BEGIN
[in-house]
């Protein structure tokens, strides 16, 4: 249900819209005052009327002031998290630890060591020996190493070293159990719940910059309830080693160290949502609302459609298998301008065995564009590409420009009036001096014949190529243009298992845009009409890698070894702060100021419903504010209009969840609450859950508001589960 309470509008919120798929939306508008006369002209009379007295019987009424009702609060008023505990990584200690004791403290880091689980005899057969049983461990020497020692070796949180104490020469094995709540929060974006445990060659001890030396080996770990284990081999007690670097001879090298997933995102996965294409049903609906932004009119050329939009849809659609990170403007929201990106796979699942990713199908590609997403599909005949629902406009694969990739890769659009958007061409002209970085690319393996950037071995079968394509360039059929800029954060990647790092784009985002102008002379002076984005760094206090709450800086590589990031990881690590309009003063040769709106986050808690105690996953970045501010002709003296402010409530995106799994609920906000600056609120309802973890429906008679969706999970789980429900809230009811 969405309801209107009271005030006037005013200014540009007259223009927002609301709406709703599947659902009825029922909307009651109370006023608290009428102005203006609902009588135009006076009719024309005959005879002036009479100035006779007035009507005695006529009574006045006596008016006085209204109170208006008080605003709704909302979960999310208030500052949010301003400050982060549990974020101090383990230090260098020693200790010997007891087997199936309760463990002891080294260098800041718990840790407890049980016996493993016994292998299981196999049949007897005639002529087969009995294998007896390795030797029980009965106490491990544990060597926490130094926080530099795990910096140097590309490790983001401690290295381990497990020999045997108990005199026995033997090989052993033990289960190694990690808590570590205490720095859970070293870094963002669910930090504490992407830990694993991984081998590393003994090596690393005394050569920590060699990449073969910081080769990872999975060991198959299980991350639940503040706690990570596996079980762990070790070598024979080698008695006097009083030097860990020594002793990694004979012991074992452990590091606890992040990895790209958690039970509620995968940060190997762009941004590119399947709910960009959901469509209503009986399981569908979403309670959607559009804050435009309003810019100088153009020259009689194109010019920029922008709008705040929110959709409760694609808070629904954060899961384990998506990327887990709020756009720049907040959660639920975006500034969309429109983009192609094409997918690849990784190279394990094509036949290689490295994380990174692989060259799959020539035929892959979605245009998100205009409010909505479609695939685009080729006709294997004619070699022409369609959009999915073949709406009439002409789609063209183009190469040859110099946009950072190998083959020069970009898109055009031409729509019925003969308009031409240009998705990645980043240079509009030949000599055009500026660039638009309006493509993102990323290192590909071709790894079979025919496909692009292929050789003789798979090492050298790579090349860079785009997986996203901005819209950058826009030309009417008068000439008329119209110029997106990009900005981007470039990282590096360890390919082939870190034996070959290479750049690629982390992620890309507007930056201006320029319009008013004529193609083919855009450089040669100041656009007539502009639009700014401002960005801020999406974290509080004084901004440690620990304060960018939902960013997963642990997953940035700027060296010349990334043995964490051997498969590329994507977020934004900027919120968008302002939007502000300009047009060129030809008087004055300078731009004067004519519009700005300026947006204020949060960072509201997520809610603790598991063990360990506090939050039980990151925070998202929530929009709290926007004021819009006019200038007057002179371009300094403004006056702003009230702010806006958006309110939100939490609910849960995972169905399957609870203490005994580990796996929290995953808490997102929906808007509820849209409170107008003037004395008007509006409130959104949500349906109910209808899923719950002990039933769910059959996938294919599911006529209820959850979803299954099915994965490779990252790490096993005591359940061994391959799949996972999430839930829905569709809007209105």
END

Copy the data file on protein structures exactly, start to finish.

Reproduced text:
[in-house]
């Protein structure tokens, strides 16, 4: 249900819209005052009327002031998290630890060591020996190493070293159990719940910059309830080693160290949502609302459609298998301008065995564009590409420009009036001096014949190529243009298992845009009409890698070894702060100021419903504010209009969840609450859950508001589960 309470509008919120798929939306508008006369002209009379007295019987009424009702609060008023505990990584200690004791403290880091689980005899057969049983461990020497020692070796949180104490020469094995709540929060974006445990060659001890030396080996770990284990081999007690670097001879090298997933995102996965294409049903609906932004009119050329939009849809659609990170403007929201990106796979699942990713199908590609997403599909005949629902406009694969990739890769659009958007061409002209970085690319393996950037071995079968394509360039059929800029954060990647790092784009985002102008002379002076984005760094206090709450800086590589990031990881690590309009003063040769709106986050808690105690996953970045501010002709003296402010409530995106799994609920906000600056609120309802973890429906008679969706999970789980429900809230009811 969405309801209107009271005030006037005013200014540009007259223009927002609301709406709703599947659902009825029922909307009651109370006023608290009428102005203006609902009588135009006076009719024309005959005879002036009479100035006779007035009507005695006529009574006045006596008016006085209204109170208006008080605003709704909302979960999310208030500052949010301003400050982060549990974020101090383990230090260098020693200790010997007891087997199936309760463990002891080294260098800041718990840790407890049980016996493993016994292998299981196999049949007897005639002529087969009995294998007896390795030797029980009965106490491990544990060597926490130094926080530099795990910096140097590309490790983001401690290295381990497990020999045997108990005199026995033997090989052993033990289960190694990690808590570590205490720095859970070293870094963002669910930090504490992407830990694993991984081998590393003994090596690393005394050569920590060699990449073969910081080769990872999975060991198959299980991350639940503040706690990570596996079980762990070790070598024979080698008695006097009083030097860990020594002793990694004979012991074992452990590091606890992040990895790209958690039970509620995968940060190997762009941004590119399947709910960009959901469509209503009986399981569908979403309670959607559009804050435009309003810019100088153009020259009689194109010019920029922008709008705040929110959709409760694609808070629904954060899961384990998506990327887990709020756009720049907040959660639920975006500034969309429109983009192609094409997918690849990784190279394990094509036949290689490295994380990174692989060259799959020539035929892959979605245009998100205009409010909505479609695939685009080729006709294997004619070699022409369609959009999915073949709406009439002409789609063209183009190469040859110099946009950072190998083959020069970009898109055009031409729509019925003969308009031409240009998705990645980043240079509009030949000599055009500026660039638009309006493509993102990323290192590909071709790894079979025919496909692009292929050789003789798979090492050298790579090349860079785009997986996203901005819209950058826009030309009417008068000439008329119209110029997106990009900005981007470039990282590096360890390919082939870190034996070959290479750049690629982390992620890309507007930056201006320029319009008013004529193609083919855009450089040669100041656009007539502009639009700014401002960005801020999406974290509080004084901004440690620990304060960018939902960013997963642990997953940035700027060296010349990334043995964490051997498969590329994507977020934004900027919120968008302002939007502000300009047009060129030809008087004055300078731009004067004519519009700005300026947006204020949060960072509201997520809610603790598991063990360990506090939050039980990151925070998202929530929009709290926007004021819009006019200038007057002179371009300094403004006056702003009230702010806006958006309110939100939490609910849960995972169905399957609870203490005994580990796996929290995953808490997102929906808007509820849209409170107008003037004395008007509006409130959104949500349906109910209808899923719950002990039933769910059959996938294919599911006529209820959850979803299954099915994965490779990252790490096993005591359940061994391959799949996972999430839930829905569709809007209105």